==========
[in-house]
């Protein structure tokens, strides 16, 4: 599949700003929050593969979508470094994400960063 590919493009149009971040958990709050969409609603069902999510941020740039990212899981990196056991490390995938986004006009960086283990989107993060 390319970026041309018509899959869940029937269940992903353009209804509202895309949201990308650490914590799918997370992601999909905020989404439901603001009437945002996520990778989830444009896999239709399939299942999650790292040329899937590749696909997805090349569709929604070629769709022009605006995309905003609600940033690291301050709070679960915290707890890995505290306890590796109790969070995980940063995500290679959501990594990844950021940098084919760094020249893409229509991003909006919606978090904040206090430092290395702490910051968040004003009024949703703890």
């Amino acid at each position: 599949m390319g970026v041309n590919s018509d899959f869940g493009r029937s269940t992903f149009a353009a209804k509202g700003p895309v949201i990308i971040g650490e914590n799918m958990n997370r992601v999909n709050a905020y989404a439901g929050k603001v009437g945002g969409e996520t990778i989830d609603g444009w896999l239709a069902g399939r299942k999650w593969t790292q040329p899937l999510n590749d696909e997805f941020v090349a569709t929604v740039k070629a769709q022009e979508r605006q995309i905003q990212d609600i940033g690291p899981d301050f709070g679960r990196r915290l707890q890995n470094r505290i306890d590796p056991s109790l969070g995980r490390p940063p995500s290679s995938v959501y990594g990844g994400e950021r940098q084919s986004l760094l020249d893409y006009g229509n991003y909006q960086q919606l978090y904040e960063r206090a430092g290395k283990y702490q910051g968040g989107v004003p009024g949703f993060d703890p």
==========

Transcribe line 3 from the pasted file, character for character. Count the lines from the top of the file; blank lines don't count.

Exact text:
């Amino acid at each position: 599949m390319g970026v041309n590919s018509d899959f869940g493009r029937s269940t992903f149009a353009a209804k509202g700003p895309v949201i990308i971040g650490e914590n799918m958990n997370r992601v999909n709050a905020y989404a439901g929050k603001v009437g945002g969409e996520t990778i989830d609603g444009w896999l239709a069902g399939r299942k999650w593969t790292q040329p899937l999510n590749d696909e997805f941020v090349a569709t929604v740039k070629a769709q022009e979508r605006q995309i905003q990212d609600i940033g690291p899981d301050f709070g679960r990196r915290l707890q890995n470094r505290i306890d590796p056991s109790l969070g995980r490390p940063p995500s290679s995938v959501y990594g990844g994400e950021r940098q084919s986004l760094l020249d893409y006009g229509n991003y909006q960086q919606l978090y904040e960063r206090a430092g290395k283990y702490q910051g968040g989107v004003p009024g949703f993060d703890p």